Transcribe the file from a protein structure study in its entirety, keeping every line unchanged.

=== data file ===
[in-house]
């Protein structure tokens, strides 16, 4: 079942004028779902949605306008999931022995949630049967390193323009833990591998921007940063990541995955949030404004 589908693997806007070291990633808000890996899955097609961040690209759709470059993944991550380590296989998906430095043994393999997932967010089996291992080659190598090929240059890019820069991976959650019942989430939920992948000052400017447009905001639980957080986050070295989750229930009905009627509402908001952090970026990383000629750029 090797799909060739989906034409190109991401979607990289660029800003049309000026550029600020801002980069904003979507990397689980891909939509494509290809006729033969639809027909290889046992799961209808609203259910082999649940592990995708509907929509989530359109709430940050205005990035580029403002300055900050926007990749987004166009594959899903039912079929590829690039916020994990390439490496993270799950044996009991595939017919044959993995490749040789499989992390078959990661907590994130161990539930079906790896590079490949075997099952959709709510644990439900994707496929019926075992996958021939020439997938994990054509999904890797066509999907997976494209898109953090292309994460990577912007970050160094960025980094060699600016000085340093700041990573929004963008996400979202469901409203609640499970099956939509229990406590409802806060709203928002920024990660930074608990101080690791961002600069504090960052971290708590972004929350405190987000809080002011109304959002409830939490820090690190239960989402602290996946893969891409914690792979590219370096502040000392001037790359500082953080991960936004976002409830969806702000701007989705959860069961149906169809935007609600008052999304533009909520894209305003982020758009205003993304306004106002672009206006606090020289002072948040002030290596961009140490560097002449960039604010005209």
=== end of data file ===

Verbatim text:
[in-house]
């Protein structure tokens, strides 16, 4: 079942004028779902949605306008999931022995949630049967390193323009833990591998921007940063990541995955949030404004 589908693997806007070291990633808000890996899955097609961040690209759709470059993944991550380590296989998906430095043994393999997932967010089996291992080659190598090929240059890019820069991976959650019942989430939920992948000052400017447009905001639980957080986050070295989750229930009905009627509402908001952090970026990383000629750029 090797799909060739989906034409190109991401979607990289660029800003049309000026550029600020801002980069904003979507990397689980891909939509494509290809006729033969639809027909290889046992799961209808609203259910082999649940592990995708509907929509989530359109709430940050205005990035580029403002300055900050926007990749987004166009594959899903039912079929590829690039916020994990390439490496993270799950044996009991595939017919044959993995490749040789499989992390078959990661907590994130161990539930079906790896590079490949075997099952959709709510644990439900994707496929019926075992996958021939020439997938994990054509999904890797066509999907997976494209898109953090292309994460990577912007970050160094960025980094060699600016000085340093700041990573929004963008996400979202469901409203609640499970099956939509229990406590409802806060709203928002920024990660930074608990101080690791961002600069504090960052971290708590972004929350405190987000809080002011109304959002409830939490820090690190239960989402602290996946893969891409914690792979590219370096502040000392001037790359500082953080991960936004976002409830969806702000701007989705959860069961149906169809935007609600008052999304533009909520894209305003982020758009205003993304306004106002672009206006606090020289002072948040002030290596961009140490560097002449960039604010005209």